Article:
Early childhood education provides a number of economic benefits for both participants and their families, as well as the economy as a whole. Investing in universal preschool for 3- and 4-year-olds in the United States would generate economic benefits in both the near- and the long-term.
• In the near-term, universal preschool would boost the labor force participation of parents, particularly mothers, of young children. Washington, D.C., for example, enacted universal preschool for 3- and 4-year-olds in 2009 and saw a 12 percentage point increase in the maternal labor force participation rate by 2016, 10 percentage points of which are attributable to the universal preschool expansion.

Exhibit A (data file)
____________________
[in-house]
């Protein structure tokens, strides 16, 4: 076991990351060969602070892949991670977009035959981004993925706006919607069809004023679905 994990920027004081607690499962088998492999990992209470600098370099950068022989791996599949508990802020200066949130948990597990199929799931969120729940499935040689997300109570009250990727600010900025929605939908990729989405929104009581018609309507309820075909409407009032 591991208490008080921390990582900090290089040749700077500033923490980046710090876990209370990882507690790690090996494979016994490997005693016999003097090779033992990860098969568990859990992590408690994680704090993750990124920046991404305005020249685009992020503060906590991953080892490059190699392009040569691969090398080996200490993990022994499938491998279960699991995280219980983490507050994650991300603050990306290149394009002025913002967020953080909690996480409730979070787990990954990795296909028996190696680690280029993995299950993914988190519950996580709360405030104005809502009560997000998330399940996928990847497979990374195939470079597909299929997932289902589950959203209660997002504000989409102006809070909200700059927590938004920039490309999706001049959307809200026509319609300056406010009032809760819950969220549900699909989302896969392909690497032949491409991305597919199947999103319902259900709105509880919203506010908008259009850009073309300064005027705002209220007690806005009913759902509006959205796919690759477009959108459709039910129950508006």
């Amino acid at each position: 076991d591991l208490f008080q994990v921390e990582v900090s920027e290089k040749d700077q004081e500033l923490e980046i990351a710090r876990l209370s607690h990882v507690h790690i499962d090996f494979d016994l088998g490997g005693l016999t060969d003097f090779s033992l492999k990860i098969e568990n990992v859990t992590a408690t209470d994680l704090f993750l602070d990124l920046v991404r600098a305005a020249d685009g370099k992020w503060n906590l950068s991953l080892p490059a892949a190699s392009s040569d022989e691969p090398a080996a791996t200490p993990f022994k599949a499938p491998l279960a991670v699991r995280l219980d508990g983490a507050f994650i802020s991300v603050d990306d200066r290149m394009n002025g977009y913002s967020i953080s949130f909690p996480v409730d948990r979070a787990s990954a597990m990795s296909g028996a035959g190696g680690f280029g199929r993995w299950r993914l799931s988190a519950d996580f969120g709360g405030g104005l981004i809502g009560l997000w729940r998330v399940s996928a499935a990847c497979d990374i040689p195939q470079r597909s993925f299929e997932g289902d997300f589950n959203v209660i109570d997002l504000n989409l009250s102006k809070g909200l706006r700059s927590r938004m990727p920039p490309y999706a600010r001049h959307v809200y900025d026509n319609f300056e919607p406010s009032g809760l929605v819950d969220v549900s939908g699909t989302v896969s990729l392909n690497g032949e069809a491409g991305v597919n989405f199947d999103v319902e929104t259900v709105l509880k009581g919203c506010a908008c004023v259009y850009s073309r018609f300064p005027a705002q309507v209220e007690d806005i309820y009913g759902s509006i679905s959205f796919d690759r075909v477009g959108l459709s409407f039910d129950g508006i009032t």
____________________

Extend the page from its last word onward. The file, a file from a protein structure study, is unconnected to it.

• In the long-term, preschool programs have also been shown to generate society-wide returns through participants’ future better health, higher educational attainment, increased earnings, decreased involvement in the criminal justice system and lower likelihood to access income support, with some programs seeing returns of nearly $9 in the long run for every $1 invested.
Given these demonstrated benefits, making high-quality preschool programs available to all young children will help the economy as a whole in the long-term while also boosting parental workforce participation in the short-term.
Read the full brief here.